A photo of the surface of Venus from Venera 13

The atmosphere of Venus is a hellish fug of carbon dioxide which traps the sun’s energy in a self replicating greenhouse gone wrong.    Above the dense clouds of CO2, the upper atmosphere is dominated by sulfur dioxide and corrosive sulfuric acid.  Once Venus may have had water oceans and more earth-like conditions, but rampant greenhouse heating caused a feedback loop which caused the planet to become superheated billions of years ago.  Without an magnetosphere, solar winds stripped Venus of its molecular hydrogen (yikes!).

Artist’s Impression of the Surface of Venus

Thus Venus does not initially present a very appealing picture for colonization! Yet the planet’s mass is similar to Earth (and humans’ long term viability in low gravity is far from certain).  The planet is closer than Mars and windows of opportunity for travel are more frequent. Fifty kilometers (30 miles) above the surface of Venus, the temperature is stable between 0 and 50 degrees Celsius (32 to 122 degrees Fahrenheit).  Light crafts filled with oxygen and nitrogen would float above the dense carbon dioxide.  Today’s visionaries and dreamers therefore have stopped thinking of tropical jungles and envision instead a world of Aerostats and floating cities.  Although the rotation of Venus is too slow to craft a space elevator, the flying colonists of Venus probably could build some sort of skyhook with existing or near future technology.  Such a hook could be used to lift raw materials from the surface to manufacturing facilities in the skies.  As more aerostat habitats were built, the colony would gain manufacturing strength, safety, and a greater ability to alter the barren world below (increasingly overshadowed by flying cities and hovering countries).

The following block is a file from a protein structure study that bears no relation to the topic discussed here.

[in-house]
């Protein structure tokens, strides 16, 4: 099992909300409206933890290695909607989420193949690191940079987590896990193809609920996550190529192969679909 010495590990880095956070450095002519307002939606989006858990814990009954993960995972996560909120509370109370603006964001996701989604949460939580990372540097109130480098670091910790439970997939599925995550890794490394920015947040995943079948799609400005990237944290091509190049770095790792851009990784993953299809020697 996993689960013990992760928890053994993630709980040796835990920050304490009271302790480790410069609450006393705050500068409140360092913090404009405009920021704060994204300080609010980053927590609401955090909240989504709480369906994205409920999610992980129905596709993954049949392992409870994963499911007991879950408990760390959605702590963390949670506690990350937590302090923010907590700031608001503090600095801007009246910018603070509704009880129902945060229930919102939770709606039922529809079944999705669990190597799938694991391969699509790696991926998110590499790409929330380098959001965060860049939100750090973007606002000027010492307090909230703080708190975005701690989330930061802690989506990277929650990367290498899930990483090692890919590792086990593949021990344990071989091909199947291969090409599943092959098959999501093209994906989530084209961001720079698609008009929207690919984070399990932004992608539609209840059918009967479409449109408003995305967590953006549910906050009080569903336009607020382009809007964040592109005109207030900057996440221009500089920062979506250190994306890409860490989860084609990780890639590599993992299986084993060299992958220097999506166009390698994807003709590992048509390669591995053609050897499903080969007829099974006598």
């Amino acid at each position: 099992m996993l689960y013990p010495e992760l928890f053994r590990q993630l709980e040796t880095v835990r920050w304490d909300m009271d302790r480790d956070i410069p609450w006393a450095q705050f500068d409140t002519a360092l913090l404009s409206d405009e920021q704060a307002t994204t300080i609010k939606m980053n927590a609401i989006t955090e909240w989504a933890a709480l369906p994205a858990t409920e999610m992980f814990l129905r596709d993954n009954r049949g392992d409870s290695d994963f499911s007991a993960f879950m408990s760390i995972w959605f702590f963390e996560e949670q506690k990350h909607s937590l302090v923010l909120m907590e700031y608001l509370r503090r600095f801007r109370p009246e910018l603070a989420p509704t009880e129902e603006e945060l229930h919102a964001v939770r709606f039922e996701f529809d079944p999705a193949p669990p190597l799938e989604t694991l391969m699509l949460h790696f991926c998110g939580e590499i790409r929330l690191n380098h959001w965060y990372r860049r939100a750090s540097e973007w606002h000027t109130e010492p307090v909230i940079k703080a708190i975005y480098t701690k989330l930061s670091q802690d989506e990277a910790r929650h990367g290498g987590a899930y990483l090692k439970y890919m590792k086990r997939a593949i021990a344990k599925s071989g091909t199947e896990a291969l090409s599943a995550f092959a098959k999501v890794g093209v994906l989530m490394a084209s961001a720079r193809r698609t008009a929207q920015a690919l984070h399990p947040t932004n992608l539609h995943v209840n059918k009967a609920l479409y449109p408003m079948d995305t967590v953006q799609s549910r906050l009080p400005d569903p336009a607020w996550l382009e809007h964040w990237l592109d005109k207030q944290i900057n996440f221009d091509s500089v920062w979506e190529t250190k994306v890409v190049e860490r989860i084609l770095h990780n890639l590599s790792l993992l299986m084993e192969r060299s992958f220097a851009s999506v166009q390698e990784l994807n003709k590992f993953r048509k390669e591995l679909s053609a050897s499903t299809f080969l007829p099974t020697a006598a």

Imagine then a world like that of the Jetsons where the surface was unseen and not thought about (except by scientists and industrialists).  Floating forests and croplands could be assembled to mimic earth habitats and provide resources for a bourgeoning population of Venusian humans.  Skyships would cruise between the flying city states dotted jewel-like in the glowing heavens.   Over time these flying habitats could be used to alter the planetary temperature and shield the desolate lands below.  Humankind and whatever friends and stowaways came with us would finally have a second home in easy shouting distance of Earth.    How long would it be then before we took steps to take Earth life even farther into the universe?

Manifest Destiny (Alexis Rockman, 2004)